L to R: Derek Grimes, Kiefer Forsch, Angelica Rodriguez, and Ivan Moreno.

SURF Program Steers Students Toward Path of Research and Discovery

Q&A with four SURF program alumni, who are currently pursuing their PhDs at Scripps Oceanography, on how the program shaped their decision to pursue graduate school

Every summer, a diverse group of about twenty undergraduate students from across the United States spend ten-weeks at Scripps Institution of Oceanography at UC San Diego conducting research and cultivating lasting connections with peers and mentors.

The Scripps Undergraduate Research Fellowship (SURF) program gives admitted students the opportunity to dive into science, to engage in research aimed at understanding and protecting the planet, and to forge life-long connections within the science community. The program serves to increase diversity within the science, technology, engineering, and math (STEM) fields by encouraging students from underrepresented groups to apply, as well as those from universities with limited research opportunities. The SURF program receives the majority of its funding from the National Science Foundation (NSF) as a Research Experience for Undergraduates (REU) site grant. The application period for the summer 2019 program is open through March 8, 2019.

The SURF program functions as a stepping-stone for undergraduate students pursuing their PhDs by providing resources beyond hands-on research experience, including weekly research training workshops, a GRE preparation course, and exposure to grant writing. The program is designed to prepare students for a successful career in earth and marine sciences by equipping them with the necessary tools and skill-set to explore these fields in a more purposeful direction.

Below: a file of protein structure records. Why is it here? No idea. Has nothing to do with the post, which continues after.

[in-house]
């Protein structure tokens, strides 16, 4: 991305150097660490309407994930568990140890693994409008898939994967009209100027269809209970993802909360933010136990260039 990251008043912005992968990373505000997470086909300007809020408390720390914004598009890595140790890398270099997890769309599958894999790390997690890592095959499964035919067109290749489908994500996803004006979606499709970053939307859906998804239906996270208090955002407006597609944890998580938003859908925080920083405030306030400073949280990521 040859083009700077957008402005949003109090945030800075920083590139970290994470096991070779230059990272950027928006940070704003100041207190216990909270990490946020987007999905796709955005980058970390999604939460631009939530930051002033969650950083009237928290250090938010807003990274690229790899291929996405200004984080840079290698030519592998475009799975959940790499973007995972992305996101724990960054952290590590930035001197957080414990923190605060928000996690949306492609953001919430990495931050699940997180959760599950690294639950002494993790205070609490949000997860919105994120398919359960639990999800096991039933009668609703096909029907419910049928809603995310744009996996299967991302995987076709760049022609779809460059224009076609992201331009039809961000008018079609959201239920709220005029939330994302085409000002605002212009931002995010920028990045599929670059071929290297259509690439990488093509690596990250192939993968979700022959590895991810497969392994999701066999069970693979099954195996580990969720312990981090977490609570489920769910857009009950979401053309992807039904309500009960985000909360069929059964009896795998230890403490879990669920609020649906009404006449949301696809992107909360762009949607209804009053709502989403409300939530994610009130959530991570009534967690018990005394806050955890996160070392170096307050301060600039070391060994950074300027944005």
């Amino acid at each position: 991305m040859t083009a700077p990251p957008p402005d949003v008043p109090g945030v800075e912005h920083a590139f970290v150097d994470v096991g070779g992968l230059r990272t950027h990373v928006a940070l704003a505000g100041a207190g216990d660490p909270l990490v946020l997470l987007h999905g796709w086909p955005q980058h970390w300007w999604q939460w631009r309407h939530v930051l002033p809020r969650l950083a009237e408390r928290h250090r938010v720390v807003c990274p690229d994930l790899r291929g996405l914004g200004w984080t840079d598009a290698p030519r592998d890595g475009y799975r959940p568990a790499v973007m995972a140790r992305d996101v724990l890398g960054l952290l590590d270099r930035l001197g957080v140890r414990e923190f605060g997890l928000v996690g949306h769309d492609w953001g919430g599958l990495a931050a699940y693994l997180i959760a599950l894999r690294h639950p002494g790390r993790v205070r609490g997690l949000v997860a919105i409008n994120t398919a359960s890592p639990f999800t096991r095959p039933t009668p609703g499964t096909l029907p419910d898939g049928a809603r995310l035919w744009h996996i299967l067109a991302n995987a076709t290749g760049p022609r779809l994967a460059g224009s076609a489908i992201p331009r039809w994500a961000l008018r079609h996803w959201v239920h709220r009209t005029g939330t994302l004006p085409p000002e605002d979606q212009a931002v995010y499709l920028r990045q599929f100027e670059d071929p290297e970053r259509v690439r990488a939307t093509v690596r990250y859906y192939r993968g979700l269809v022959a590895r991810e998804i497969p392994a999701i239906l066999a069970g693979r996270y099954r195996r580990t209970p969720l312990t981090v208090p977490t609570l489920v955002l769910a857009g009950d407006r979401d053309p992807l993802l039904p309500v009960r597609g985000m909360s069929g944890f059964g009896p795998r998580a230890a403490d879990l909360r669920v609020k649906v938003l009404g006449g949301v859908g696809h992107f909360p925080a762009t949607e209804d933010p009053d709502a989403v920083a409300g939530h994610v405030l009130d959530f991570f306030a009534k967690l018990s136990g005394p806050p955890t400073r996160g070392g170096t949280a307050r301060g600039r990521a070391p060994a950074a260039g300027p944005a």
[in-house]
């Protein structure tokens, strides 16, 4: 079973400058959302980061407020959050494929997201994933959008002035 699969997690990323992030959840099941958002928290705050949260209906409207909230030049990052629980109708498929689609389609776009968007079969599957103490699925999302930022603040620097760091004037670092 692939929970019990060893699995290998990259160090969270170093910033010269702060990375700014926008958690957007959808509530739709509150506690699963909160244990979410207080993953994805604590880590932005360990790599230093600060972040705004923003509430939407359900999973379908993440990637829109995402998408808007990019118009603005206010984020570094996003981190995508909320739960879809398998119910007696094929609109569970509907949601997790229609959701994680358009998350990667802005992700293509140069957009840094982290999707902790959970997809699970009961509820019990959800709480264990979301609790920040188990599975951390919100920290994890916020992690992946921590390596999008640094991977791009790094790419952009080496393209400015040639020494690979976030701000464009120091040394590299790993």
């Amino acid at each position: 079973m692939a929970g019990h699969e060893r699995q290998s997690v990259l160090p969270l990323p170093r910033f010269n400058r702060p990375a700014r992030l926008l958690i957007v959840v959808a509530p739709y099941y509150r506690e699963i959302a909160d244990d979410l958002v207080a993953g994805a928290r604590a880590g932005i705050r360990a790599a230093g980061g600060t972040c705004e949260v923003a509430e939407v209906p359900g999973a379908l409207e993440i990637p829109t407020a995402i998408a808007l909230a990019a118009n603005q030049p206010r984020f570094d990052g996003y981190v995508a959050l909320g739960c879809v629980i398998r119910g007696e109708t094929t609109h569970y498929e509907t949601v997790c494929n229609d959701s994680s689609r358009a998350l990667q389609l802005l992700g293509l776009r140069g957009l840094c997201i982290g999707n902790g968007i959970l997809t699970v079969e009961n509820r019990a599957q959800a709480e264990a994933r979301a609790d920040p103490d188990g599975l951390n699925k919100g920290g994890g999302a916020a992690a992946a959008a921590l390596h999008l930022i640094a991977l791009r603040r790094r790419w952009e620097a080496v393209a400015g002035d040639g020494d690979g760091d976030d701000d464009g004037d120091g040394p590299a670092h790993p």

In addition to gaining foundational research experience, graduate school preparation, and fundamental mentor-mentee relationships, participants also receive a $6,000 stipend, on-campus housing, and compensated travel fees to and from San Diego. By providing these resources for participants, the SURF program emboldens undergraduate students to continue their path of discovery and ambition.

After spending ten-weeks conducting original research, the SURF program culminates in late August with a research symposium that showcases SURF participants’ scientific findings.

Currently, nine former SURF participants are continuing to make progress in the earth and marine sciences as graduate students at Scripps Oceanography. We interviewed four of these SURF alumni about their experience in the program and found a common thread in their responses–the program was transformative because it immersed them in relevant research and a community of support.

Derek Grimes

Derek Grimes received his undergraduate degree from University of North Carolina Wilmington and is currently in the Physical Oceanography curricular group at Scripps.

How did the SURF program influence or support your interest in pursuing a PhD? And specifically, to pursue a PhD at Scripps?

The SURF program was my first undergraduate research experience so it had a dramatic influence on my academic career. The experience inspired confidence in my decision to apply for a PhD program. After the SURF program, I knew Scripps Oceanography was the right fit for me. The graduate community here at Scripps is very accepting and tight-knit. I made close contacts with grad students either surfing, at TGIF (a Friday social tradition), or knocking on their door to ask MATLAB questions. Those brief encounters blossomed into friendships, and I knew that with the Scripps community, I'd be able to handle anything the PhD program threw at me.